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ARS Home » Southeast Area » Miami, Florida » Subtropical Horticulture Research » Research » Publications at this Location » Publication #360784

Research Project: Methyl Bromide Replacement: Mitigation of the Invasive Pest Threat from the American Tropics and Subtropics

Location: Subtropical Horticulture Research

Title: Efficacy of piperitone as a repellent for Euwallacea nr. fornicatus, vector of Fusarium dieback

item Kendra, Paul
item Montgomery, Wayne
item Narvaez, Teresa
item Schnell, Elena
item Tabanca, Nurhayat
item CARRILLO, DANIEL - University Of Florida

Submitted to: Meeting Abstract
Publication Type: Abstract Only
Publication Acceptance Date: 1/28/2019
Publication Date: 4/8/2019
Citation: Kendra, P.E., Montgomery, W.S., Narvaez, T.I., Schnell, E.Q., Tabanca, N., Carrillo, D. 2019. Efficacy of piperitone as a repellent for Euwallacea nr. fornicatus, vector of Fusarium dieback [abstract]. 2nd Virtual Symposium of the International Branch of the Entomological Society of America. 8-10 April 2019.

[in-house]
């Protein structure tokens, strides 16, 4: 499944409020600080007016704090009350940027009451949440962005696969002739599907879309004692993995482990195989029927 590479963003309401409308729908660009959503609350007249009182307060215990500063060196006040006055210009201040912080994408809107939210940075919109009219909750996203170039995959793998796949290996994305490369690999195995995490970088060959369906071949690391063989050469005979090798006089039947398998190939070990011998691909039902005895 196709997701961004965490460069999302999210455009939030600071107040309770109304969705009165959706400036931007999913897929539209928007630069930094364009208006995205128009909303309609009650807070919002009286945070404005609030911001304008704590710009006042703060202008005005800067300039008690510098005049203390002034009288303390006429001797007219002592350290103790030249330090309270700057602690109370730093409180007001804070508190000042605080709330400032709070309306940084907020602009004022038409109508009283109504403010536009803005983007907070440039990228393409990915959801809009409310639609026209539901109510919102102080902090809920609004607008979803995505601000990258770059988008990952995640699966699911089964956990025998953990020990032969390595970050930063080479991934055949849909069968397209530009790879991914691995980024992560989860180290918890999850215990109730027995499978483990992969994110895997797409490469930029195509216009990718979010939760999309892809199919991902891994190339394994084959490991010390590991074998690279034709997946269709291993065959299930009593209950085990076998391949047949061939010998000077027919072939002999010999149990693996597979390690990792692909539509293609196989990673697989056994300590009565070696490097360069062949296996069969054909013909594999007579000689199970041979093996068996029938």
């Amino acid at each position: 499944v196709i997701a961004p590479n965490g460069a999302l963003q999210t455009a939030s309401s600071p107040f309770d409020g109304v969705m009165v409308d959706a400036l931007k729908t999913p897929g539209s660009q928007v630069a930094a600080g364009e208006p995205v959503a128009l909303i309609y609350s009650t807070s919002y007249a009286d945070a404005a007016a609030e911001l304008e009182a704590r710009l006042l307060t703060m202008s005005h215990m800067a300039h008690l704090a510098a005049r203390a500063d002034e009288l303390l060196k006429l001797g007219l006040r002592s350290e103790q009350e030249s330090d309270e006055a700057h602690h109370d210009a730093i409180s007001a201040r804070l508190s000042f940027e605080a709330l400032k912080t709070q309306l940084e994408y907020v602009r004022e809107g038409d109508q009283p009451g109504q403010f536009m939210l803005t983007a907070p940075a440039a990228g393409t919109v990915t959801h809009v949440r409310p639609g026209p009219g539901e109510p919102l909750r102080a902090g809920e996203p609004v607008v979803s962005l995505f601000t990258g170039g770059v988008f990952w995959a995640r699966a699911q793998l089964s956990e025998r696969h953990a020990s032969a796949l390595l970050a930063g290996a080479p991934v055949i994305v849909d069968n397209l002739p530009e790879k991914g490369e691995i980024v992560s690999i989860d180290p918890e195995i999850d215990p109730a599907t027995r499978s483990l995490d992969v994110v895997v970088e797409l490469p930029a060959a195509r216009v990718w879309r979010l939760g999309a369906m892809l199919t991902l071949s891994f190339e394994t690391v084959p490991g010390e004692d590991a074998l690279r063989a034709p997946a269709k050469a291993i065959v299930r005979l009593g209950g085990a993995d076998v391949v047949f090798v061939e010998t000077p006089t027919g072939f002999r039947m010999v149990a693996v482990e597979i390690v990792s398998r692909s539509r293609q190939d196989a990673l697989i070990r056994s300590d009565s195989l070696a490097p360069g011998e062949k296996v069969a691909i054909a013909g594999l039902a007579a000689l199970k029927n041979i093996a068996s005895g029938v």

Interpretive Summary:

Technical Abstract: Euwallacea fornicatus Eichhoff (Coleoptera: Curculionidae: Scolytinae) is an ambrosia beetle native to Asia and a primary pest of tea, Camellia sinensis (L.) Kuntze. In recent years, beetles morphologically identical to E. fornicatus (a cryptic species complex whose members are referred to as E. near fornicatus) have become established in the USA (Florida and California), Israel, Mexico and other countries. These invasive beetles are highly polyphagous and vector fungal pathogens that cause Fusarium dieback, a vascular disease of avocado (Persea americana Mill.), woody ornamentals, and forest trees. In this study, we evaluated efficacy of piperitone (p-menth-1-en-3-one) as a repellent for host-seeking female E. nr. fornicatus in Florida avocado groves. Two replicate field tests were conducted at sites that differed in pest population levels. Each test was run for 12 weeks and compared captures of beetles in baited traps (containing quercivorol and a-copaene lures) versus captures in traps containing lures plus a piperitone dispenser. In addition, SuperQ collections followed by gas chromatographic analyses were performed to quantify volatile emissions from repellent dispensers that were field-aged for 12 weeks. In both tests, the addition of piperitone resulted in a significant (50-60%) decrease in captures of E. nr. fornicatus. Field longevity of the repellent was ~10 weeks. Tests are ongoing to compare efficacy and longevity of piperitone to that of other commercially available repellents for ambrosia beetles.